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Submitted: 07 July 2020 | Approved: 30 July 2020 | Published: 31 July 2020

How to cite this article: Jolobe OPM. Clinical characteristics in STEMI-like aortic dissection versus STEMI-like pulmonary embolism. Arch Vas Med. 2020; 4: 019-030.

DOI: 10.29328/journal.avm.1001013

Copyright: © 2020 Jolobe OPM. This is an open access article distributed under the Creative Commons Attribution License, which permits unrestricted use, distribution, and reproduction in any medium, provided the original work is properly cited.

Keywords: Aortic dissection; Pulmonary embolism; ST-elevation; Percutaneous coronary intervention

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Clinical characteristics in STEMI-like aortic dissection versus STEMI-like pulmonary embolism

Oscar MP Jolobe*

Manchester Medical Society, Medical Division, Simon Building, Brunswick Street, Manchester, M13 9PL, UK

*Address for Correspondence: Oscar MP Jolobe, MRCP, Manchester Medical Society, Medical Division, Simon Building, Brunswick Street, Manchester, M13 9PL, UK, Tel: 44 161 900 6887; Email: oscarjolobe@yahoo.co.uk

Dissecting aortic aneurysm with ST segment elevation, and pulmonary embolism with ST segment elevation are two of a number of clinical entities which can simulate ST segment elevation myocardial infarction.

Objective: The purpose of this review is to analyse clinical features in anecdotal reports of 138 dissecting aortic aneurysm patients with STEMI-like presentation, and 102 pulmonary embolism patients with STEMI-like presentation in order to generate insights which might help to optimise triage of patients with STEMI-like clinical presentation.

Methods: Reports were culled from a literature search covering the period January 2000 to March 2020 using Googlescholar, Pubmed, EMBASE and MEDLINE. Reports were included only if there was a specification of the location of ST segment elevation and an account of the clinical signs and symptoms. Search terms were “ST segment elevation”,”aortic dissection”, “pulmonary embolism”, “myocardial infarction”, and “paradoxical embolism”. Fisher’s exact test was utilised for two-sided comparison of proportions. Proportion was calculated for each group as the number of patients with that parameter relative to the total number of patients assessed for that parameter.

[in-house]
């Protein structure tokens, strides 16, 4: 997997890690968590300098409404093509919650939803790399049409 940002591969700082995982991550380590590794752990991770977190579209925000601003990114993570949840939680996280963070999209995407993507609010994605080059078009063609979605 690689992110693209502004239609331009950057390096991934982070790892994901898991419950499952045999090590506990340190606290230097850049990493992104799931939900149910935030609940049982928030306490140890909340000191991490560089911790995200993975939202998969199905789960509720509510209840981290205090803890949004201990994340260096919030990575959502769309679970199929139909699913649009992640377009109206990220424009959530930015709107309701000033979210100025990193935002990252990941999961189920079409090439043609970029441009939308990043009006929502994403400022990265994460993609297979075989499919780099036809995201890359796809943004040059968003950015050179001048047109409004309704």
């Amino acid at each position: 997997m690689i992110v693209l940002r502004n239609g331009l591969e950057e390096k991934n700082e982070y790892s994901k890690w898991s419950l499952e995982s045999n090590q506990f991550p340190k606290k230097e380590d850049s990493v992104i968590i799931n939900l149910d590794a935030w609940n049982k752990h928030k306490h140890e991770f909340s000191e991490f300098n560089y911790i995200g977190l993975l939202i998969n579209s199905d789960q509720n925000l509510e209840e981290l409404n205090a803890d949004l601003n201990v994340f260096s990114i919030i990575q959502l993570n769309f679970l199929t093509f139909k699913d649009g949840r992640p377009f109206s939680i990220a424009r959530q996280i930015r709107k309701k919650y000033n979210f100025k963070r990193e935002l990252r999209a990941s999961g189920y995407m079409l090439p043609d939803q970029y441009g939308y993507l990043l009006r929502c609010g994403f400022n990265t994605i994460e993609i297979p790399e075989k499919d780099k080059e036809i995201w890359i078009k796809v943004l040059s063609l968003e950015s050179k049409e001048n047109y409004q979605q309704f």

Findings: There were 138 patients with aortic dissection, 91 of whom were either fast-tracked to coronary angiography (81 patients) or fast-tracked to thrombolytic treatment (10 patients). There were 47 patients managed with neither of those strategies. There were 102 patients with pulmonary embolism, 71 of whom were fast tracked to coronary angiography, and 31 who did not receive that evaluation. Compared with their dissecting aortic aneurysm counterparts, those dissecting aortic aneurysm patients initially managed by percutaneous coronary intervention or by thrombolysis were significantly (p = 0.0003) more likely to have presented with chest pain, and significantly (p = 0.018) less likely to have presented with breathlessness. The preferential fast-tracking to coronary angiography prevailed in spite of comparable prevalence of back pain in fast tracked and in non-fast tracked subjects. Use of transthoracic echocardiography was also comparable in the two subgroups of dissecting aortic aneurysm patients. Pulmonary embolism patients fast tracked to percutaneous coronary intervention were significantly (p = 0.0008) more likely to have presented with chest pain than their pulmonary embolism counterparts who were not fast-tracked. The prevalence of paradoxical embolism was also significantly (p = 0.0016) higher in fast-tracked patients than in counterparts not fast-tracked. Cardiac arrest was significantly (p = 0.0177) less prevalent in fast-tracked pulmonary embolism patients than in pulmonary embolism patients who were not fast-tracked. Preferential fast-tracking to coronary angiography prevailed in spite of the fact that prevalence of documented deep vein thrombosis was comparable in fast-tracked subjects and in subjects not fast-tracked. The prevalence of use of transthoracic echocardiography was also similar in fast-tracked pulmonary embolism patients vs counterparts not fast tracked. Overall, however, transthoracic echocardiography had been utilised significantly (p = 0.007) less frequently in dissecting aneurysm patients than in pulmonary embolism patients.